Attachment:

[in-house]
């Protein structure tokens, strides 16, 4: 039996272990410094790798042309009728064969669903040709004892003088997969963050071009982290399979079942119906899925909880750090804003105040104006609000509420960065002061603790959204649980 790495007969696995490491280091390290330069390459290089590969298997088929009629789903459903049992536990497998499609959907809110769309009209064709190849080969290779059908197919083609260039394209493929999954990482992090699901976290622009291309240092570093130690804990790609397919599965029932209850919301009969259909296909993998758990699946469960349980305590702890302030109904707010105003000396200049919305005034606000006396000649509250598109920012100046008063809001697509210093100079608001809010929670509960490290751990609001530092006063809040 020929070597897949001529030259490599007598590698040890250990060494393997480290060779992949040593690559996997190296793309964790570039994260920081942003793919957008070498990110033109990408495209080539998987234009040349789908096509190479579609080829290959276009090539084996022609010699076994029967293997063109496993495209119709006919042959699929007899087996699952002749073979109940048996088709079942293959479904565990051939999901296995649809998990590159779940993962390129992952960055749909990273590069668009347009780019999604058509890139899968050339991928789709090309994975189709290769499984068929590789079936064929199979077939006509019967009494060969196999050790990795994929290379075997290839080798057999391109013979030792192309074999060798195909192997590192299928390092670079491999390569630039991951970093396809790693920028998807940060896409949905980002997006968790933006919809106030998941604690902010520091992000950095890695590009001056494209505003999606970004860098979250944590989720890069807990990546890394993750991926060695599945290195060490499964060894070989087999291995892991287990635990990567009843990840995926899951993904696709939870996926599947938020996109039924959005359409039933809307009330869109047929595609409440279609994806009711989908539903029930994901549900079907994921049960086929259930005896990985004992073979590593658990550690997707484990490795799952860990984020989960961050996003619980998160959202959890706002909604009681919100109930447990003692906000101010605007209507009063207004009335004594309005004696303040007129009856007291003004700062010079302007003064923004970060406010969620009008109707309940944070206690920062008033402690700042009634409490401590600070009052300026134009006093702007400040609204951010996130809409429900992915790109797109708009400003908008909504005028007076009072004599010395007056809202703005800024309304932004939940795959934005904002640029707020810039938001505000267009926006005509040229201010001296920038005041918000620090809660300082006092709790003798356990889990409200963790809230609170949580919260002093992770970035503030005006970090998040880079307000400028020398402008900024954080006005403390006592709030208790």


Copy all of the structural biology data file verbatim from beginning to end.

[in-house]
């Protein structure tokens, strides 16, 4: 039996272990410094790798042309009728064969669903040709004892003088997969963050071009982290399979079942119906899925909880750090804003105040104006609000509420960065002061603790959204649980 790495007969696995490491280091390290330069390459290089590969298997088929009629789903459903049992536990497998499609959907809110769309009209064709190849080969290779059908197919083609260039394209493929999954990482992090699901976290622009291309240092570093130690804990790609397919599965029932209850919301009969259909296909993998758990699946469960349980305590702890302030109904707010105003000396200049919305005034606000006396000649509250598109920012100046008063809001697509210093100079608001809010929670509960490290751990609001530092006063809040 020929070597897949001529030259490599007598590698040890250990060494393997480290060779992949040593690559996997190296793309964790570039994260920081942003793919957008070498990110033109990408495209080539998987234009040349789908096509190479579609080829290959276009090539084996022609010699076994029967293997063109496993495209119709006919042959699929007899087996699952002749073979109940048996088709079942293959479904565990051939999901296995649809998990590159779940993962390129992952960055749909990273590069668009347009780019999604058509890139899968050339991928789709090309994975189709290769499984068929590789079936064929199979077939006509019967009494060969196999050790990795994929290379075997290839080798057999391109013979030792192309074999060798195909192997590192299928390092670079491999390569630039991951970093396809790693920028998807940060896409949905980002997006968790933006919809106030998941604690902010520091992000950095890695590009001056494209505003999606970004860098979250944590989720890069807990990546890394993750991926060695599945290195060490499964060894070989087999291995892991287990635990990567009843990840995926899951993904696709939870996926599947938020996109039924959005359409039933809307009330869109047929595609409440279609994806009711989908539903029930994901549900079907994921049960086929259930005896990985004992073979590593658990550690997707484990490795799952860990984020989960961050996003619980998160959202959890706002909604009681919100109930447990003692906000101010605007209507009063207004009335004594309005004696303040007129009856007291003004700062010079302007003064923004970060406010969620009008109707309940944070206690920062008033402690700042009634409490401590600070009052300026134009006093702007400040609204951010996130809409429900992915790109797109708009400003908008909504005028007076009072004599010395007056809202703005800024309304932004939940795959934005904002640029707020810039938001505000267009926006005509040229201010001296920038005041918000620090809660300082006092709790003798356990889990409200963790809230609170949580919260002093992770970035503030005006970090998040880079307000400028020398402008900024954080006005403390006592709030208790």